Wednesday, June 24, 2015

Dial Daily Bread: A Clear Definition of New Testament "Faith"

Dear Friends of "Dial Daily Bread,"

We have been talking about "faith and love" for many decades, but do we really know what they mean? Is our Lord trying to tell us that we don't really understand what love is, and therefore cannot have true faith? Is the "angel" of the Church destitute of "such love as dwelt in the heart of Christ"?

Yes, he is, according to the True Witness. This is very shocking to contemplate. But let us look more deeply into the matter. There are two great contradictory ideas of "love." One has come from Hellenism and is the kind of "love" on which popular Christianity is based. The other is completely different and is the kind of love that can have its source only in the ministry of the true High Priest in His cleansing of the heavenly sanctuary.

Our Lord's charge becomes baffling and incomprehensible to us when we are ignorant of what that love really is. Some will say, "I know I love my family and friends. What else is there?" Self-satisfied hearts will feel no need to be "awakened." But many do feel a great need and will immediately recognize the "gold" when they see it.

In its full context, as a wise writer said, the "gold" is "faith that works by love." Therefore, in order to understand what the Tue Witness means by saying "buy of Me gold tried in the fire," we must first of all examine what "love" is. Only then will we be able to understand what "faith" is.

Christ Himself makes clear what New Testament faith is, and His view is different from that of the popular concept. "For God so loved the world that He gave His only begotten Son, that whosoever believeth in Him ..." (John 3:16). Note: (1) God's love is the first thing, and until that love is revealed, there can be no "believing." (2) As the result of His "loving" and "giving," the sinner finds it possible to "believe." ("To believe" and "to have faith" is one word in Greek.) Thus, faith is a heart-experience ("heart-work"), and it cannot exist until God's love is understood and appreciated.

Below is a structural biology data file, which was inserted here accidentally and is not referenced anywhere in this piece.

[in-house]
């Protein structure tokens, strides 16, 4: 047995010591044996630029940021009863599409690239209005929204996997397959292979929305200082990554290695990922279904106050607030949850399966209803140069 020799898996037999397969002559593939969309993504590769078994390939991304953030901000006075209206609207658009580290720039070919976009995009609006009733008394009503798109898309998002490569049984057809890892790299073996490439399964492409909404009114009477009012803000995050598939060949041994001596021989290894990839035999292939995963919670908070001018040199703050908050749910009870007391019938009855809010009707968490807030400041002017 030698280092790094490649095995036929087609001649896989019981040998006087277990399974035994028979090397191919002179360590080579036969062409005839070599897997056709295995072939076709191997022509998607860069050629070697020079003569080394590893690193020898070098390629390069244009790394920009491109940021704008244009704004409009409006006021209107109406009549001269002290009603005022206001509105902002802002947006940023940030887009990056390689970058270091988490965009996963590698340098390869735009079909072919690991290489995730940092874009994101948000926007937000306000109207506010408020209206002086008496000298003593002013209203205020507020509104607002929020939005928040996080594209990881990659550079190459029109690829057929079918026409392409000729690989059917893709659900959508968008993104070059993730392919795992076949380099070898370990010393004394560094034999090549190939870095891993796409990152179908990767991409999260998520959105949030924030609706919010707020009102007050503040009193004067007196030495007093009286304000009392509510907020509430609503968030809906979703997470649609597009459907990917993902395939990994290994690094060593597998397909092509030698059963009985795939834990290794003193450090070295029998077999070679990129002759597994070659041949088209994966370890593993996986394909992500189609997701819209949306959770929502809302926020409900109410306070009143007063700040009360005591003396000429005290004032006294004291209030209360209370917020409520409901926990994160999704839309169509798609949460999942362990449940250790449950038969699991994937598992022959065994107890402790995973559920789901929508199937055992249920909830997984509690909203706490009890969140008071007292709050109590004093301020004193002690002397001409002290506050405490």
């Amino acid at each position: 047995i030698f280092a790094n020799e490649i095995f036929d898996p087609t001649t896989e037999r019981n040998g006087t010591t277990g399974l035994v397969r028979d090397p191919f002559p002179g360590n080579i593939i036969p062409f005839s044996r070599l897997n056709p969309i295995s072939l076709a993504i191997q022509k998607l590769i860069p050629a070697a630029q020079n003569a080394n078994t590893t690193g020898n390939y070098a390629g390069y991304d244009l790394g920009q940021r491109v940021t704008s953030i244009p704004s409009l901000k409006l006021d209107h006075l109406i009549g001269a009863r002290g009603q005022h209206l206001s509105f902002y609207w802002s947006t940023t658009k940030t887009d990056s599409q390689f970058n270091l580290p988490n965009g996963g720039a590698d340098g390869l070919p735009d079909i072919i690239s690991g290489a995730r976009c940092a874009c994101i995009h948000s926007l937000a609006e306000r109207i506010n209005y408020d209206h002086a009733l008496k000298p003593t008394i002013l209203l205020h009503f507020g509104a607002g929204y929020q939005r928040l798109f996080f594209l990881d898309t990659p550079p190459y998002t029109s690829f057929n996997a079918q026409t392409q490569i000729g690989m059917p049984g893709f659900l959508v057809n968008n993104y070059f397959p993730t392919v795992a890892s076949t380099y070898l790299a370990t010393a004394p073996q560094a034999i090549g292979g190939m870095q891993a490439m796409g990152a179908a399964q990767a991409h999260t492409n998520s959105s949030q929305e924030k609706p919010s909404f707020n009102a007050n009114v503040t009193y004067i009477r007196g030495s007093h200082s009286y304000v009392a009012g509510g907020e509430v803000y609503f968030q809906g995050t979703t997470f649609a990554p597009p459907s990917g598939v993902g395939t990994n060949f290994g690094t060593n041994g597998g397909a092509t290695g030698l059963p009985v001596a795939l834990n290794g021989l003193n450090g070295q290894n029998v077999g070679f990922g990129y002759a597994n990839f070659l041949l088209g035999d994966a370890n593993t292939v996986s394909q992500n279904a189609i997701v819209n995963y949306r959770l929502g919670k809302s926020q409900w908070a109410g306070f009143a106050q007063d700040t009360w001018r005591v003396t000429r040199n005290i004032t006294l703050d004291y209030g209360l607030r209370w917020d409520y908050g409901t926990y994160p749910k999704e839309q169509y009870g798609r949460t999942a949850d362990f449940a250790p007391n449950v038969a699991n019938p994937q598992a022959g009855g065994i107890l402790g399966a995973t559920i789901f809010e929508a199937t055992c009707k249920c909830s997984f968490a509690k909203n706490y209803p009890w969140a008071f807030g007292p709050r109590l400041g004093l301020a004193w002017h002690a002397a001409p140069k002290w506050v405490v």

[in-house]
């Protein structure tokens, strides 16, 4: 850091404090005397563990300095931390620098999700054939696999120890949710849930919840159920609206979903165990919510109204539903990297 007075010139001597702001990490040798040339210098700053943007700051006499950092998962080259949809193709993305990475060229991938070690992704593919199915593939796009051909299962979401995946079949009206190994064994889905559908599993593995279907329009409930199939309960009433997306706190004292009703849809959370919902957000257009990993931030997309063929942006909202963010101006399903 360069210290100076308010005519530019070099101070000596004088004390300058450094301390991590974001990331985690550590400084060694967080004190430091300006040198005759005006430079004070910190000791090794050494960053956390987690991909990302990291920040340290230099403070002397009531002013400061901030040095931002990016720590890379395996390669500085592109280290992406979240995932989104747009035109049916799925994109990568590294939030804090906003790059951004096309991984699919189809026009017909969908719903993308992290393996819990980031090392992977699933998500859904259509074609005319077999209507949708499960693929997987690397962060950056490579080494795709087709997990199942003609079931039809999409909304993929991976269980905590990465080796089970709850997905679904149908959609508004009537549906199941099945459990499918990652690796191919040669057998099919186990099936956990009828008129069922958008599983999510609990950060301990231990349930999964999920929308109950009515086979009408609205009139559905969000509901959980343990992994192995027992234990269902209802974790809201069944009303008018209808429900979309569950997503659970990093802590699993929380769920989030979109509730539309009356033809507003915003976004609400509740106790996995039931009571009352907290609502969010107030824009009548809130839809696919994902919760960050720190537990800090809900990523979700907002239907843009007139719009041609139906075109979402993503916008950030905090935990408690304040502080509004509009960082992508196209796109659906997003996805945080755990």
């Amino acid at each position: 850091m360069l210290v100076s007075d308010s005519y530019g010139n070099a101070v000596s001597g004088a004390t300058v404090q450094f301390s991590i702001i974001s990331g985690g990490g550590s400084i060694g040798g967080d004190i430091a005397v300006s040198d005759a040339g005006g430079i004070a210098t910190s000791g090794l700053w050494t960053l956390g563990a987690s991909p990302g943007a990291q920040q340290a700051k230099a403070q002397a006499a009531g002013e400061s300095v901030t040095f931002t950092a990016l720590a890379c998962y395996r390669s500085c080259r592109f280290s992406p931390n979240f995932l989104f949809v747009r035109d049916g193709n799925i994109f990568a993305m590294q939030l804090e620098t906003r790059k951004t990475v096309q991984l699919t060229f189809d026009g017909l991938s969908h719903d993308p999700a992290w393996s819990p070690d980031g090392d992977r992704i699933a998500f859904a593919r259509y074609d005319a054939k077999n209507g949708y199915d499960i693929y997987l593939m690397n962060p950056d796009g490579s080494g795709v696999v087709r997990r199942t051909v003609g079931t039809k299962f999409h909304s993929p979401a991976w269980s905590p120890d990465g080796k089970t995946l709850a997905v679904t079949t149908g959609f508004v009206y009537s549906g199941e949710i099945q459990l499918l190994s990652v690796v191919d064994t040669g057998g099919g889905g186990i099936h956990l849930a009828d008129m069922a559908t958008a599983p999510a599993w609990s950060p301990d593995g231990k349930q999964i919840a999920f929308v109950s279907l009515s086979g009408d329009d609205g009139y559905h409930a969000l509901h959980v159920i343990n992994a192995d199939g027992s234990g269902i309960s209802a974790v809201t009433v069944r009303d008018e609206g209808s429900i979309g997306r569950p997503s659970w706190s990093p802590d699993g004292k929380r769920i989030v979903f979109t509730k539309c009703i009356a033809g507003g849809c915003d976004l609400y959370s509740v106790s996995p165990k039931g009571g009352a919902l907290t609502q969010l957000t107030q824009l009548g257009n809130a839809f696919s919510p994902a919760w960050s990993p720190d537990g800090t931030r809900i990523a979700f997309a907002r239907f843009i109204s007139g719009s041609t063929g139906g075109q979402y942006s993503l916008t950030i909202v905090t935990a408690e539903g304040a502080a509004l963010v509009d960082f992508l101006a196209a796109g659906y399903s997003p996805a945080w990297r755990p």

Note this fundamental point: the "believing" is not motivated by a fear of perishing or an acquisitive reward of everlasting life. The primary causative clause of Jesus' statement is "for God so loved." The two secondary clauses are "that He gave His only begotten Son" and "that whosoever believeth." The believing is a direct result of the loving. And Christ Himself spoke the words of John 3:16.

Thus there begins to emerge a clear definition of New Testament "faith": Faith is a heart-response to, or a heart-appreciation of, the love of God revealed at the cross. Re-read Romans and Galatians with this John 3:16 definition in mind and you will find Paul reproduced with startling realism. He will come alive for you.

--Robert J. Wieland

From: Knocking at the Door.
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